This freedom is itself very fragile, as freedom requires a righteous society that is at the same time free of that self-righteous tendency that leads it to become blind to those faults from which it must be purified and redeemed. This combination of moral rectitude and egalitarianism is exceedingly rare, and the battles discussed in the book Carnage and Culture generally happen to be those moments before a given civilization becomes intoxicated with its own power and glory and lose its moral grounding and its recognition of a common identity among its people.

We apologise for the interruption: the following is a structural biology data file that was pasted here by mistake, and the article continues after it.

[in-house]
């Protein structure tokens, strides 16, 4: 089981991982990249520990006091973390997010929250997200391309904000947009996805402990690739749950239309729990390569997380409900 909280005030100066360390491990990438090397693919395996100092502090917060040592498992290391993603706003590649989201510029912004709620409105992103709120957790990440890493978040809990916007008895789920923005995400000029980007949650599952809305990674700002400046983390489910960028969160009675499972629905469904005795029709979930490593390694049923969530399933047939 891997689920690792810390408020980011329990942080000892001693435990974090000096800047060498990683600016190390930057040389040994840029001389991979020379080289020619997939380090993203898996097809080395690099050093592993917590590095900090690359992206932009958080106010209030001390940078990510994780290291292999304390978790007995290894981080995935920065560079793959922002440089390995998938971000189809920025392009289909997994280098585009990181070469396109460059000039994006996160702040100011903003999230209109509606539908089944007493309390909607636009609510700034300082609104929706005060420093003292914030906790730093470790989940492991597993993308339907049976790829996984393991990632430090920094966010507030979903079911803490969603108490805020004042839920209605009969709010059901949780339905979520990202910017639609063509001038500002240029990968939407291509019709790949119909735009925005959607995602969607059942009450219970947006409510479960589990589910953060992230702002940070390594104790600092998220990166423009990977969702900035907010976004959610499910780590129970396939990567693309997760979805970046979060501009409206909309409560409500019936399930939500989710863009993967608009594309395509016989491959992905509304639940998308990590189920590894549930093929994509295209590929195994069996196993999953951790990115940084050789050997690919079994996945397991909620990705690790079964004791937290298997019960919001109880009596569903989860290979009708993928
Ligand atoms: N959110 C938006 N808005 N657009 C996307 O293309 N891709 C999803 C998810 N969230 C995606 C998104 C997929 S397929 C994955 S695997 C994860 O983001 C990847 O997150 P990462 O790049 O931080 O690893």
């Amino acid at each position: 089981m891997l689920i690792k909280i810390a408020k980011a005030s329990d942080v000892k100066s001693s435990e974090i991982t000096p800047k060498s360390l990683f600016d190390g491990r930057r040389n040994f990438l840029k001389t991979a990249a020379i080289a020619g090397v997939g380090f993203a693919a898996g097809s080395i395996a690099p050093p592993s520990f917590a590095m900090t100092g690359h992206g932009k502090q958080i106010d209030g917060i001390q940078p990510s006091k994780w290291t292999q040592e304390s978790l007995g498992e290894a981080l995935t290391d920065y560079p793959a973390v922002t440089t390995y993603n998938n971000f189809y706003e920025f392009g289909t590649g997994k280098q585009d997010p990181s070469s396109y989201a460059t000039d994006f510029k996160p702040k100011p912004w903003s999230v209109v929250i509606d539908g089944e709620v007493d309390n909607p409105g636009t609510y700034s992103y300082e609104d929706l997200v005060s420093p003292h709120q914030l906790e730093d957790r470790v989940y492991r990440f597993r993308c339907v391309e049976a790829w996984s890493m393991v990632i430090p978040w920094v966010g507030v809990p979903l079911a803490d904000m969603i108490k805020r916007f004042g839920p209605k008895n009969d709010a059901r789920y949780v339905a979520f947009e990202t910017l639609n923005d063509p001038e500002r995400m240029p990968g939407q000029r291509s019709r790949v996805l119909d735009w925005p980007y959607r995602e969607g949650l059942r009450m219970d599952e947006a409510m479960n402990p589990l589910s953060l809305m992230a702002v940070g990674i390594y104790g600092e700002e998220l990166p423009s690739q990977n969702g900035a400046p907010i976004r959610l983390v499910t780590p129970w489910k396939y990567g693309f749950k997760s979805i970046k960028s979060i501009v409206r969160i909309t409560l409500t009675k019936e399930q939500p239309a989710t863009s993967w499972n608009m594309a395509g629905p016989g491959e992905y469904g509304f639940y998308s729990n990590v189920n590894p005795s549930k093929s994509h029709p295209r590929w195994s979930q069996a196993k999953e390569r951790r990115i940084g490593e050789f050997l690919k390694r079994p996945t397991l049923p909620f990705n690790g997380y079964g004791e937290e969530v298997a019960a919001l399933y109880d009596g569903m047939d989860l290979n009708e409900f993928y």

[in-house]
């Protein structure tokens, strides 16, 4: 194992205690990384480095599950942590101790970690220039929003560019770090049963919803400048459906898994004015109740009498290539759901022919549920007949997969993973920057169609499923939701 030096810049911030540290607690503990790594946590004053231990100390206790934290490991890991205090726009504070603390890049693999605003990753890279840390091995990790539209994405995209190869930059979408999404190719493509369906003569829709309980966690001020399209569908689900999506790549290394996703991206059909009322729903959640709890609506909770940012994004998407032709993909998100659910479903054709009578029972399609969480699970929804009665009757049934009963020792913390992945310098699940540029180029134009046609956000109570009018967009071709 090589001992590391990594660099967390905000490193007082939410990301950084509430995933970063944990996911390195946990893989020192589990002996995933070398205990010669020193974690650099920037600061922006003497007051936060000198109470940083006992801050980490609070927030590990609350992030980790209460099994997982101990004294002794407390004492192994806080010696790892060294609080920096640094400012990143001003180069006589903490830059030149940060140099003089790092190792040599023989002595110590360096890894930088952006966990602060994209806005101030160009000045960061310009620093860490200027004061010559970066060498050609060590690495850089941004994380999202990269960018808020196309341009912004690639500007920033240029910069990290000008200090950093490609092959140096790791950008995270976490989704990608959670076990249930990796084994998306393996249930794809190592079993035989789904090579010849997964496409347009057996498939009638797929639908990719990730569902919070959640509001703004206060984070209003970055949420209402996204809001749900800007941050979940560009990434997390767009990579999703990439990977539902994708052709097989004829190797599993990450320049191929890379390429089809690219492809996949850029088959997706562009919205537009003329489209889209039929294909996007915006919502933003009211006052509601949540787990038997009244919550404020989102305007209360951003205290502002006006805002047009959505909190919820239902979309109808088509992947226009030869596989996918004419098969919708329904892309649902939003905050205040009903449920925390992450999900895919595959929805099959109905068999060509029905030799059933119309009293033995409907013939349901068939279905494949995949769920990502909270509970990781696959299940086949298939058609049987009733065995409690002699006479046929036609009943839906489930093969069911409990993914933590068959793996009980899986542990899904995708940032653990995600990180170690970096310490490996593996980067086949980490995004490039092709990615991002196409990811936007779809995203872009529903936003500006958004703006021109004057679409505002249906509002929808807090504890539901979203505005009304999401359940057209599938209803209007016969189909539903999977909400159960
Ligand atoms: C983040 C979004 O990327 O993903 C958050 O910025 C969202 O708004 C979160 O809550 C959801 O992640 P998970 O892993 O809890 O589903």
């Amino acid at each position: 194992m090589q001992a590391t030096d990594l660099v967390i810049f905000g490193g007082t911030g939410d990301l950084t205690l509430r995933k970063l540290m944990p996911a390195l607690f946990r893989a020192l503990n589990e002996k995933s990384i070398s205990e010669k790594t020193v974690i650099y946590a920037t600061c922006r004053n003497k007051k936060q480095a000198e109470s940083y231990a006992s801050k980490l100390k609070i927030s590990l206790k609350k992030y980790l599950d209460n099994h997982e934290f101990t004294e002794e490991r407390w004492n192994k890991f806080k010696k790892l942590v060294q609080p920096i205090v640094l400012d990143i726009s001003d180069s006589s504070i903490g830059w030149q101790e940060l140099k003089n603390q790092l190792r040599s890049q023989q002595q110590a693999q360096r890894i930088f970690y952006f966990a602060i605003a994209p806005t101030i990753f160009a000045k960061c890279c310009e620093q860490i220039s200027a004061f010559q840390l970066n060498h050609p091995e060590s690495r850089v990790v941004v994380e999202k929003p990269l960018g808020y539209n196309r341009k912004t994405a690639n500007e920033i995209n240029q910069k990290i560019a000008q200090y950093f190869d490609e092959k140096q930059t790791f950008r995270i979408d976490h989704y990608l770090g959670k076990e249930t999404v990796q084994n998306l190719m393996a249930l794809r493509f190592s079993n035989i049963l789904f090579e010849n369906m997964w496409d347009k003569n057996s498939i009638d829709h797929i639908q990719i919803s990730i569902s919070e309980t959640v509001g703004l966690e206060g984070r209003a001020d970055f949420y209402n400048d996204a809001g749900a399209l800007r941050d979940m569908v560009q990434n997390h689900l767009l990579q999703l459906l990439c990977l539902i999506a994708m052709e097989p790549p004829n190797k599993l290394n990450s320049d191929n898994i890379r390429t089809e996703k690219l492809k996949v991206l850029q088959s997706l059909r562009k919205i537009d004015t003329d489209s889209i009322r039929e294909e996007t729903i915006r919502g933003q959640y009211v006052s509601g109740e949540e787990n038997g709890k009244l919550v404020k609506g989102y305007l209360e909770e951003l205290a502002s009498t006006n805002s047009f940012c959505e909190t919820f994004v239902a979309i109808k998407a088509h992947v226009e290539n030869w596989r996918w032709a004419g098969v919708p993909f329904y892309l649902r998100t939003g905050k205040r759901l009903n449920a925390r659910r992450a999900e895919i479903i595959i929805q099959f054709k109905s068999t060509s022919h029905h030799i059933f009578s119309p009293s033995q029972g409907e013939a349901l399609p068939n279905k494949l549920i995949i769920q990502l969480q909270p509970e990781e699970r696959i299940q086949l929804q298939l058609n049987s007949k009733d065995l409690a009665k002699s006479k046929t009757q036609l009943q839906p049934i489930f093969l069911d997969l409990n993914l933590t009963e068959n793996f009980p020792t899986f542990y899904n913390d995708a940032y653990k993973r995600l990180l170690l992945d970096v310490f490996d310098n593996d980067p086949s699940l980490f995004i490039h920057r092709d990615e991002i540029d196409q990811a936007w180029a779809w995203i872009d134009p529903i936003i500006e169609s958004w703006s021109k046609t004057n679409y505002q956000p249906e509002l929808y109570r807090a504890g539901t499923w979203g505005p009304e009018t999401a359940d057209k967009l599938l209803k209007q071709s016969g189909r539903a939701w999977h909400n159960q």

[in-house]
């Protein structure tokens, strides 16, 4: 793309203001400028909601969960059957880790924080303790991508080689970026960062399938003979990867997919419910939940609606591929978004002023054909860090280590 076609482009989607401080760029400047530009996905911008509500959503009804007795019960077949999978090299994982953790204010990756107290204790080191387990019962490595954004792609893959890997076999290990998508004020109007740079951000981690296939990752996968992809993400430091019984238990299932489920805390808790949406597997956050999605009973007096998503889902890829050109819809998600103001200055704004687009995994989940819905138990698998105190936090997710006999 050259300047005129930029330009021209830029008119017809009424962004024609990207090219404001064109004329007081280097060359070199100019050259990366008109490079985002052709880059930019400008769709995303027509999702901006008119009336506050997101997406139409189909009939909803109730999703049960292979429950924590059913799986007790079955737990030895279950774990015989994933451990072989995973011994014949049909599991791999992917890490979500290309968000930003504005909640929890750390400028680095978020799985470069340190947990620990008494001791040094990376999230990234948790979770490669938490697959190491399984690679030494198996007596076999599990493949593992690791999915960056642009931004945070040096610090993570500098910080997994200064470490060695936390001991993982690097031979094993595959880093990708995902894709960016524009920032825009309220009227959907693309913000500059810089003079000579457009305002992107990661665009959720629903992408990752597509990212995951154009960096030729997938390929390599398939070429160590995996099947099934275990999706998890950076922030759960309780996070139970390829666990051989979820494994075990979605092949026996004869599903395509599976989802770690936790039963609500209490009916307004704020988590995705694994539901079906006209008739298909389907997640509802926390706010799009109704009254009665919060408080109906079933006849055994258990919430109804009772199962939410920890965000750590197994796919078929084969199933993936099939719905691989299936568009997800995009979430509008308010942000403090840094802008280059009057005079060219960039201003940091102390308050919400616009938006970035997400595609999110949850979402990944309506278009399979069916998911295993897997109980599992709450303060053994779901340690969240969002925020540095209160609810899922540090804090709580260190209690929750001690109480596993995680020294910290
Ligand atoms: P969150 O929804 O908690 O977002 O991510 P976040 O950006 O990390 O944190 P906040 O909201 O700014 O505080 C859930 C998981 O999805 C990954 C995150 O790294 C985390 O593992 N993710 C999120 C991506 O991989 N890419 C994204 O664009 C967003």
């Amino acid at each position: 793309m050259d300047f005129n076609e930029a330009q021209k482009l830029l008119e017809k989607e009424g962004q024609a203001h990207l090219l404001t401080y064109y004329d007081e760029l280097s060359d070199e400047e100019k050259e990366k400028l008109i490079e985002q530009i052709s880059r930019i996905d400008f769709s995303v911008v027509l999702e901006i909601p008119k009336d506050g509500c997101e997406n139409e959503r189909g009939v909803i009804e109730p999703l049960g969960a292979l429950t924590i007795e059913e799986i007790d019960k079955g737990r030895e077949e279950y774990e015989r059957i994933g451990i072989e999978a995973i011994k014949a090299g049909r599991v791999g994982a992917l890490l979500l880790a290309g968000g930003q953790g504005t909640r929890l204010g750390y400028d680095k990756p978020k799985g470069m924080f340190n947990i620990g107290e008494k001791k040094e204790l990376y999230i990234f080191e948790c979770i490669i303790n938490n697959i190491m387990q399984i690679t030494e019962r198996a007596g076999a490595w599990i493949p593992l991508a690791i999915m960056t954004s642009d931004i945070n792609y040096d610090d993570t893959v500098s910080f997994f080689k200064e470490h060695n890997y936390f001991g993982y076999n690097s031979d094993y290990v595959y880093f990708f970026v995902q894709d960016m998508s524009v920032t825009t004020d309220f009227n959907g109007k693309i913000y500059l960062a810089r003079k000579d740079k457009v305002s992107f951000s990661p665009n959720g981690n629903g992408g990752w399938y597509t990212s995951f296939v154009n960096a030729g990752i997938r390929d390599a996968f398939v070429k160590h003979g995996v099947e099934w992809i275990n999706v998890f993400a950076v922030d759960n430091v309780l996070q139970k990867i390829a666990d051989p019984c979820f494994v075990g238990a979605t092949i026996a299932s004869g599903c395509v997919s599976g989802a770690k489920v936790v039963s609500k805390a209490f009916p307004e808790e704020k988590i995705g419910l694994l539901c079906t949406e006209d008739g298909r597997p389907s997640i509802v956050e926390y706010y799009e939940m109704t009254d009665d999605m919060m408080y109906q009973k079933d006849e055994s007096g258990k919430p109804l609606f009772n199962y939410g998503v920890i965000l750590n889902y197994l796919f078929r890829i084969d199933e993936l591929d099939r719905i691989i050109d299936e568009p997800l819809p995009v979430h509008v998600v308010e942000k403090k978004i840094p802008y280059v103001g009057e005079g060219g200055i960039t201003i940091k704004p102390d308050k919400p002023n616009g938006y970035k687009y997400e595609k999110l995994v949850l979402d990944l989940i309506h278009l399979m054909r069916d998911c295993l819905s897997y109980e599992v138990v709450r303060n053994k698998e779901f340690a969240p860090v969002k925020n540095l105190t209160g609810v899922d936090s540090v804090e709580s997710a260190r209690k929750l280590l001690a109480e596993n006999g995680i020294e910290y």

Other areas of the work are no less arbitrary, whether they be the focus on infantry warfare (which is itself often a function of how egalitarian the society the army comes from is, rather than on other military considerations). As infantry is less mobile than cavalry, an infantry-dominated battle will often be less decisive because of the inability to pursue and destroy a defeated army unless the battle occurs in a place where one of the armies is trapped without hope of escape, as happened at Cannae. Likewise, the focus on egalitarian societies itself neglects the decisive and socially prestigious nature of the cavalry arm (or elephant arm) in long parts of Western warfare, whether it be relating to the Byzantine Empire or to the American South or to the Middle Ages in Western Europe or to the Hellenistic successor states of Alexander the Great. Likewise, limiting the West to avoid including Russia and the Byzantine Empire prevents the book from answering key questions such as how an egalitarian nation with an infantry basis of one’s army can deal with the issue of battle against highly mobile steppe opponents (who were often highly egalitarian as well, to the point of being anarchic hordes with little stability of succession). This book does not meet the high standards of a Lynn or a Black in terms of its culturally nuanced conception of warfare being a complex problem without a clearly dominant form of warfare in all theaters and against all opponents. All ways of war require a balancing of strengths and weaknesses according to the cultural values of a society, political and social structure, and economic and logistical capabilities.